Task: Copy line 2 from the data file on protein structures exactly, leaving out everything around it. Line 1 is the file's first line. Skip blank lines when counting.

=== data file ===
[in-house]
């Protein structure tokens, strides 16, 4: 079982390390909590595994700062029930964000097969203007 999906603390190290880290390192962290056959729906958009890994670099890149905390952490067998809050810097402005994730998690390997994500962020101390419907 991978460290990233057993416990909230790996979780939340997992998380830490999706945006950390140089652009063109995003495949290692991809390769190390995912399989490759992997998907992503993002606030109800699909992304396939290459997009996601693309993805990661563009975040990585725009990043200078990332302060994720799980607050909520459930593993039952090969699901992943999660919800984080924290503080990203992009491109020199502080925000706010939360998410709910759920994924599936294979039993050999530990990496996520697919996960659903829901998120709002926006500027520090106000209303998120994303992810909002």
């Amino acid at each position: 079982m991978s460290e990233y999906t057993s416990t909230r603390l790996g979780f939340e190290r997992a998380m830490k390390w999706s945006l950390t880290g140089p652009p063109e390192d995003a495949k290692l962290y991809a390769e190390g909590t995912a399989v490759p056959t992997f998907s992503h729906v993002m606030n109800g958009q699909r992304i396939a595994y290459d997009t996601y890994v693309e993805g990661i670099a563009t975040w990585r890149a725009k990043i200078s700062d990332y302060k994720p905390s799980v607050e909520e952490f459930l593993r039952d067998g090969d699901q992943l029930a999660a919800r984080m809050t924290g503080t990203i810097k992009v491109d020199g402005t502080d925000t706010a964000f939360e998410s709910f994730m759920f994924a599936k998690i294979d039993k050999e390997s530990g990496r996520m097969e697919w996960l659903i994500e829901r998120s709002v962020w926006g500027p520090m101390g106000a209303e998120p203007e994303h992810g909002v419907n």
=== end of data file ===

């Protein structure tokens, strides 16, 4: 079982390390909590595994700062029930964000097969203007 999906603390190290880290390192962290056959729906958009890994670099890149905390952490067998809050810097402005994730998690390997994500962020101390419907 991978460290990233057993416990909230790996979780939340997992998380830490999706945006950390140089652009063109995003495949290692991809390769190390995912399989490759992997998907992503993002606030109800699909992304396939290459997009996601693309993805990661563009975040990585725009990043200078990332302060994720799980607050909520459930593993039952090969699901992943999660919800984080924290503080990203992009491109020199502080925000706010939360998410709910759920994924599936294979039993050999530990990496996520697919996960659903829901998120709002926006500027520090106000209303998120994303992810909002």